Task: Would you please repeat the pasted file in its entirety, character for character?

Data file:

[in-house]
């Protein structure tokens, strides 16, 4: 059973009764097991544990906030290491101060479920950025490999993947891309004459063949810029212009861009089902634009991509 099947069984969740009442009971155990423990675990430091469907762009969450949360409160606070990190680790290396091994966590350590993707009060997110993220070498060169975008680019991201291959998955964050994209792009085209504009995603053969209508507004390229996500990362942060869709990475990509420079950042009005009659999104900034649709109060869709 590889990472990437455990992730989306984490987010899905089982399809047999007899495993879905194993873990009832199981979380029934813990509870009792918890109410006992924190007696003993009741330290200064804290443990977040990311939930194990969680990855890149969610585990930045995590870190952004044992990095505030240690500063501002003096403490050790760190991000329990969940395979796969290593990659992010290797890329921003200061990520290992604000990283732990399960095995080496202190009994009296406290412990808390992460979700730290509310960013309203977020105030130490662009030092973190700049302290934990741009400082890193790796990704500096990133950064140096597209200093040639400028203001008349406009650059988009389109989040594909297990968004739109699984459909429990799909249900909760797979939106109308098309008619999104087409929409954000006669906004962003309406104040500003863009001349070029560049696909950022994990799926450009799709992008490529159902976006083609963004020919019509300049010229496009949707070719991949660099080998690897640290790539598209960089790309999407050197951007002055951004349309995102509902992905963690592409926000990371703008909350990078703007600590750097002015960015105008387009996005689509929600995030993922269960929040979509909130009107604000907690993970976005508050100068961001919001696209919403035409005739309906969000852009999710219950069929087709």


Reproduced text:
[in-house]
């Protein structure tokens, strides 16, 4: 059973009764097991544990906030290491101060479920950025490999993947891309004459063949810029212009861009089902634009991509 099947069984969740009442009971155990423990675990430091469907762009969450949360409160606070990190680790290396091994966590350590993707009060997110993220070498060169975008680019991201291959998955964050994209792009085209504009995603053969209508507004390229996500990362942060869709990475990509420079950042009005009659999104900034649709109060869709 590889990472990437455990992730989306984490987010899905089982399809047999007899495993879905194993873990009832199981979380029934813990509870009792918890109410006992924190007696003993009741330290200064804290443990977040990311939930194990969680990855890149969610585990930045995590870190952004044992990095505030240690500063501002003096403490050790760190991000329990969940395979796969290593990659992010290797890329921003200061990520290992604000990283732990399960095995080496202190009994009296406290412990808390992460979700730290509310960013309203977020105030130490662009030092973190700049302290934990741009400082890193790796990704500096990133950064140096597209200093040639400028203001008349406009650059988009389109989040594909297990968004739109699984459909429990799909249900909760797979939106109308098309008619999104087409929409954000006669906004962003309406104040500003863009001349070029560049696909950022994990799926450009799709992008490529159902976006083609963004020919019509300049010229496009949707070719991949660099080998690897640290790539598209960089790309999407050197951007002055951004349309995102509902992905963690592409926000990371703008909350990078703007600590750097002015960015105008387009996005689509929600995030993922269960929040979509909130009107604000907690993970976005508050100068961001919001696209919403035409005739309906969000852009999710219950069929087709």